Wednesday, June 23, 2010

(Wo)men In Hockey

I am not a feminist nor am I heavily political. I am not an agitator (most of the time) and I am not one to chain myself to anything for my beliefs. I think it’s silly that women got pissed over the “Chrissy Pronger” poster in the newspaper in Chicago because there are bigger and, frankly, more legitimate issues facing women in sports and the sports industry. It’s frivolous to waste time on things like this, especially when it is hilarious because it’s Chris Pronger. However, all women do face the same problem when playing sports: men think we are generally weaker/worse at any given sport, and project the feeling that we don’t belong on their playing field/court/rink.

Hockey, unfortunately, is no different. The gap is closer in games like basketball and soccer where the rules for men and women are the same, but in hockey, where body-checking is eliminated for women (which is ridiculous on it’s own because they wear the exact same padding) it reinforces the notion that women are too weak for the men’s game. This was always in the back of my mind, but it wasn’t really shoved in my face until last week when I went to go play pick-up.
I played AA travel hockey until I was 13. (At the time, I was also on 2 different basketball teams, one travel, and realized I had to choose just one sport for the winter, and I chose basketball). We would play boys teams all the time. Some of the peewee house league coaches thought it would be a good tune-up game, and our coaches wanted to give us all the ice time we could get. The rules would be no body-checking (which is fine because peewees don’t really know how to check anyway) and we would win. All the time. And every single time the team would be absolutely floored that we could actually play hockey. Granted, these were 12 year-old boys so their egos and attitudes were pretty high. However, we always felt great during those games. Those wins meant a lot to us. We knew we had to prove ourselves, and that’s what we did every time we stepped on the ice with them.

As women in sports, we’re used to having to prove ourselves. At this point, I find it comical, like at the pick up game I played last week. When I go to stick and puck, I wear the minimum amount of equipment: helmet, gloves, and skates. I love playing while feeling free of all of my gear, plus my gear doesn’t fit me anymore. I’m usually one of the only people to do this, and once the game gets going I get to gleefully watch boys/men, who are used to being allowed to check, act so uncomfortably whenever they get close to me. It’s like I’m a glass vase they think they’ll break if they touch me. Fine by me; I’m the one zooming passed you with the puck.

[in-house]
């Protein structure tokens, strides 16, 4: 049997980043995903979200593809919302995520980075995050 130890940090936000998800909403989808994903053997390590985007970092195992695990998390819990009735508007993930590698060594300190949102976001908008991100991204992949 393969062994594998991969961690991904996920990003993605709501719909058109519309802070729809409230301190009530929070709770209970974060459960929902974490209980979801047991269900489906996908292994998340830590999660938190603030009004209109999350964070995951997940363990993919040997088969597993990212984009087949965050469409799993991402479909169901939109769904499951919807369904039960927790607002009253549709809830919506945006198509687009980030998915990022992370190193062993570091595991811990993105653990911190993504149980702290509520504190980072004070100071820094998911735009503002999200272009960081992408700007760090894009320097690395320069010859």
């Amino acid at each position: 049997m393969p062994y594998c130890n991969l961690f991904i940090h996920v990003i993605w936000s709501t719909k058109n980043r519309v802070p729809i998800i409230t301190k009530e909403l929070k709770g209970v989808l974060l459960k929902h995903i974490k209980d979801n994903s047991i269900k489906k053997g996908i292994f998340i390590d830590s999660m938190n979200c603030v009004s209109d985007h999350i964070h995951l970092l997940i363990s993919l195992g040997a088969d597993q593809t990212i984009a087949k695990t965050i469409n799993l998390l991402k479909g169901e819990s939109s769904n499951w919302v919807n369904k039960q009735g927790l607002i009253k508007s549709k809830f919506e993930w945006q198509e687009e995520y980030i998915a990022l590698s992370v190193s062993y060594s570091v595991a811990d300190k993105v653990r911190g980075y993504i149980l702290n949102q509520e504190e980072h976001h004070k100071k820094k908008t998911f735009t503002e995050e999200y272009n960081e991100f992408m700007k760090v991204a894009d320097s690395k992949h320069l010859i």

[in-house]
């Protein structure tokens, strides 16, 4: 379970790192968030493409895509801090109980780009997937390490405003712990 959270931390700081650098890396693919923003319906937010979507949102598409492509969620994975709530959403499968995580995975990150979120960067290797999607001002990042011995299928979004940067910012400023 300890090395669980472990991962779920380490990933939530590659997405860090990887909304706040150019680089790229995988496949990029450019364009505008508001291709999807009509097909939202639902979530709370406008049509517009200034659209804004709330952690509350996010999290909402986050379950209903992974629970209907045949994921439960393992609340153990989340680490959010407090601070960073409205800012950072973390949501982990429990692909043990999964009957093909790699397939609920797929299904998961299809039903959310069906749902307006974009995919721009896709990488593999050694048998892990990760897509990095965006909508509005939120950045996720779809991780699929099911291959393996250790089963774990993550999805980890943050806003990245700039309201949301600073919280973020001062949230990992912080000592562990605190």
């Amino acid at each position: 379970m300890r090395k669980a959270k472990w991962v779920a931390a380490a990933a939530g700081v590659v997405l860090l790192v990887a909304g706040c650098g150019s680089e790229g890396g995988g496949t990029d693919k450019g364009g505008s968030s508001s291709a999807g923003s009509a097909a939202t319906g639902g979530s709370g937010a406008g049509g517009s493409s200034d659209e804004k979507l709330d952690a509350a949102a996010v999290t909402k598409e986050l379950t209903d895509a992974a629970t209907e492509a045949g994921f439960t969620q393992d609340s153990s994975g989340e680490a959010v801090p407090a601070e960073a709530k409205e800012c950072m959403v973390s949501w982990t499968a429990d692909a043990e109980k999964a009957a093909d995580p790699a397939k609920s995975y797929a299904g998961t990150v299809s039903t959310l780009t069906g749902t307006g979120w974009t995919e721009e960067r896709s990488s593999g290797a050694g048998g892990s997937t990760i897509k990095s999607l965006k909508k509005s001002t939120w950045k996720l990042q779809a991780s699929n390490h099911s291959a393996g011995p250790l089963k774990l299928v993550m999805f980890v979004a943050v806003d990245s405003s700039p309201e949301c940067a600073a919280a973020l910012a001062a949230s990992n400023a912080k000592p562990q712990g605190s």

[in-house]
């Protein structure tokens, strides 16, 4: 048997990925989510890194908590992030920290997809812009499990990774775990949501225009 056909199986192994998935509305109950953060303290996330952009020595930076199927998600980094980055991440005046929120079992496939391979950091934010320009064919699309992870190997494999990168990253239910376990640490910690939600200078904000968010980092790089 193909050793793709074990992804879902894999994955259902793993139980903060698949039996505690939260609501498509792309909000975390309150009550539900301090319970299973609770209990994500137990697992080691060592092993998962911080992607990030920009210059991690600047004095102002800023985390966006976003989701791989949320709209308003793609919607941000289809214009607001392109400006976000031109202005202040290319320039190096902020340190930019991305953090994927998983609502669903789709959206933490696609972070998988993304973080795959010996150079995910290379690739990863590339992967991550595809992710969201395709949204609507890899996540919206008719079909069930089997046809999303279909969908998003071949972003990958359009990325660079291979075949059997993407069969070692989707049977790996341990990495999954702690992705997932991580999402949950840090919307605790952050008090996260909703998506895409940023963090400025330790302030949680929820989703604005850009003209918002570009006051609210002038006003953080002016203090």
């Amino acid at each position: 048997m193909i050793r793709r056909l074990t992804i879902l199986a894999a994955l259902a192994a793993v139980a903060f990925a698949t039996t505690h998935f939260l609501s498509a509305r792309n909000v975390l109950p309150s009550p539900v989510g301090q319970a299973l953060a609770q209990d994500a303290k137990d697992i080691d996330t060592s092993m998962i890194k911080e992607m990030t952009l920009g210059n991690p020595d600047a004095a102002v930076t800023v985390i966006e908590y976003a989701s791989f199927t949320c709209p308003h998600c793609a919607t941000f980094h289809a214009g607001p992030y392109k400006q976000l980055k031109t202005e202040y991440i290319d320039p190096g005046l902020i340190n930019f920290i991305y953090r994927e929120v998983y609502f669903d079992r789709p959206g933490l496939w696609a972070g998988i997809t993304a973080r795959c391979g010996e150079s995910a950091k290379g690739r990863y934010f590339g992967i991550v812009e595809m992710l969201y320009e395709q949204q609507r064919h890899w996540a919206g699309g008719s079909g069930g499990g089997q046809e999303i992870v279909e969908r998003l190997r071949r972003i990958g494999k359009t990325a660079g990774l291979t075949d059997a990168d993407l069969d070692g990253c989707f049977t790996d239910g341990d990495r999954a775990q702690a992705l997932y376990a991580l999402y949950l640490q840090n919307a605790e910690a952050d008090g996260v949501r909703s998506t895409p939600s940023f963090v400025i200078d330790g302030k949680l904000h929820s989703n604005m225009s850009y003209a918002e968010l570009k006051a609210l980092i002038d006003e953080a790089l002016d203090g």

I fight on the boards for pucks, fight for position in front of nets, and do everything else they are doing but without pads (I think they are really just jealous ;) ). The only thing about men assuming women can’t play sports is how condescending they can be about it. I can’t tell you how many times I got “Now next time, do this instead…” from men who fell every time they tried to turn to skate backwards. Or the snide “Hey, good job there!” for having extremely basic skills. Some of them will even purposely attack toward me while I’m defending, assuming I’m no match for their “mad skillz.” I really don’t care what people think as long as they keep it to themselves, but as soon as they share it, it becomes my problem.

Yesterday, two female hockey players were announced as members of the 2010 Hockey Hall of Fame class: America national team veteran Cammi Granato (one of my personal heroes) and Canadian Angela James. If they were men, their accomplishments would have put each of them in the Hall in their first eligible year. The Hall opened a new subcategory for women, making it
easier for them to be voted in. There are now three women in the Hockey Hall of Fame (Helene Elliot was voted in as a journalist covering hockey in 2005). And what was the big story yesterday? How certain men were left off the list. God forbid they wait a year before Eric Lindros gets in for his record of concussions and skating with his head down. James is the owner of eight scoring titles and six MVP awards in the Central Ontario Women’s League. Granato captained the U.S. Women’s team to Gold in Nagano.

On a day that should be celebrated as a great advancement for women in hockey, all we are hearing about is the men who were left out. Women were left out for nearly a century, and now women’s ice hockey is in jeopardy of being removed from the Winter Olympics. A better solution is to raise the number of inductees so they can account for women, builders, and media members in addition to the male players. I really don’t mean that the other men considered didn’t deserve it, but women in this sport have paid their dues. And then some.

Yesterday was a perfect example of where hockey culture is in terms of women. They opened their Hall of Fame up to women before any other major professional sport, but the news was dominated by talk of the men. It should have been a shining moment for women in sports and for hockey itself. Instead, it turned into merely another format for men to complain about women in sports and how they stole space in hockey’s shrine. It is progress, but as always, there is a long way to go until I can play pick-up without being targeted for my pony-tail.

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